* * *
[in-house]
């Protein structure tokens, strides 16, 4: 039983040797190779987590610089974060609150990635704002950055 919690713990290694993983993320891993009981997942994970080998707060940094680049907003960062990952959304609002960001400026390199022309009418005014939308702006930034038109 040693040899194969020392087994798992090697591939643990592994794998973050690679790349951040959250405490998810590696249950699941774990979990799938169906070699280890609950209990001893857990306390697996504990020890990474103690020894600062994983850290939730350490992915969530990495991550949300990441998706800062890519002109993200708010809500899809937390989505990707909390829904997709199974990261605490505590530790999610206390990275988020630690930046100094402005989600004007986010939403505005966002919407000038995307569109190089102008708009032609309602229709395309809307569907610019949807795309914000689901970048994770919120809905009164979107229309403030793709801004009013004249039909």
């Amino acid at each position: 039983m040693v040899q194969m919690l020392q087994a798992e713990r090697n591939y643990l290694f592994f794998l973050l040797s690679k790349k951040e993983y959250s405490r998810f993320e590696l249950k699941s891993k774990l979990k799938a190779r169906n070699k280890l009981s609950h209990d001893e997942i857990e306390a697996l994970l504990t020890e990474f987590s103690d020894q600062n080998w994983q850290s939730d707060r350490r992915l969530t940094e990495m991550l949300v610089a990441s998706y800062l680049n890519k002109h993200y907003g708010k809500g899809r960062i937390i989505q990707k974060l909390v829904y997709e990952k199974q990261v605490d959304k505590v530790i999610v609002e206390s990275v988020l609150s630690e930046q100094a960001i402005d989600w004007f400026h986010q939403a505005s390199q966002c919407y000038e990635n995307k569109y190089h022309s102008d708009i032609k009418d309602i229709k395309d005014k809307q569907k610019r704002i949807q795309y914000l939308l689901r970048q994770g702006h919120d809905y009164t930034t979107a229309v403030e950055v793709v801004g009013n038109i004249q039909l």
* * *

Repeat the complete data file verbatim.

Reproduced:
[in-house]
């Protein structure tokens, strides 16, 4: 039983040797190779987590610089974060609150990635704002950055 919690713990290694993983993320891993009981997942994970080998707060940094680049907003960062990952959304609002960001400026390199022309009418005014939308702006930034038109 040693040899194969020392087994798992090697591939643990592994794998973050690679790349951040959250405490998810590696249950699941774990979990799938169906070699280890609950209990001893857990306390697996504990020890990474103690020894600062994983850290939730350490992915969530990495991550949300990441998706800062890519002109993200708010809500899809937390989505990707909390829904997709199974990261605490505590530790999610206390990275988020630690930046100094402005989600004007986010939403505005966002919407000038995307569109190089102008708009032609309602229709395309809307569907610019949807795309914000689901970048994770919120809905009164979107229309403030793709801004009013004249039909």
């Amino acid at each position: 039983m040693v040899q194969m919690l020392q087994a798992e713990r090697n591939y643990l290694f592994f794998l973050l040797s690679k790349k951040e993983y959250s405490r998810f993320e590696l249950k699941s891993k774990l979990k799938a190779r169906n070699k280890l009981s609950h209990d001893e997942i857990e306390a697996l994970l504990t020890e990474f987590s103690d020894q600062n080998w994983q850290s939730d707060r350490r992915l969530t940094e990495m991550l949300v610089a990441s998706y800062l680049n890519k002109h993200y907003g708010k809500g899809r960062i937390i989505q990707k974060l909390v829904y997709e990952k199974q990261v605490d959304k505590v530790i999610v609002e206390s990275v988020l609150s630690e930046q100094a960001i402005d989600w004007f400026h986010q939403a505005s390199q966002c919407y000038e990635n995307k569109y190089h022309s102008d708009i032609k009418d309602i229709k395309d005014k809307q569907k610019r704002i949807q795309y914000l939308l689901r970048q994770g702006h919120d809905y009164t930034t979107a229309v403030e950055v793709v801004g009013n038109i004249q039909l």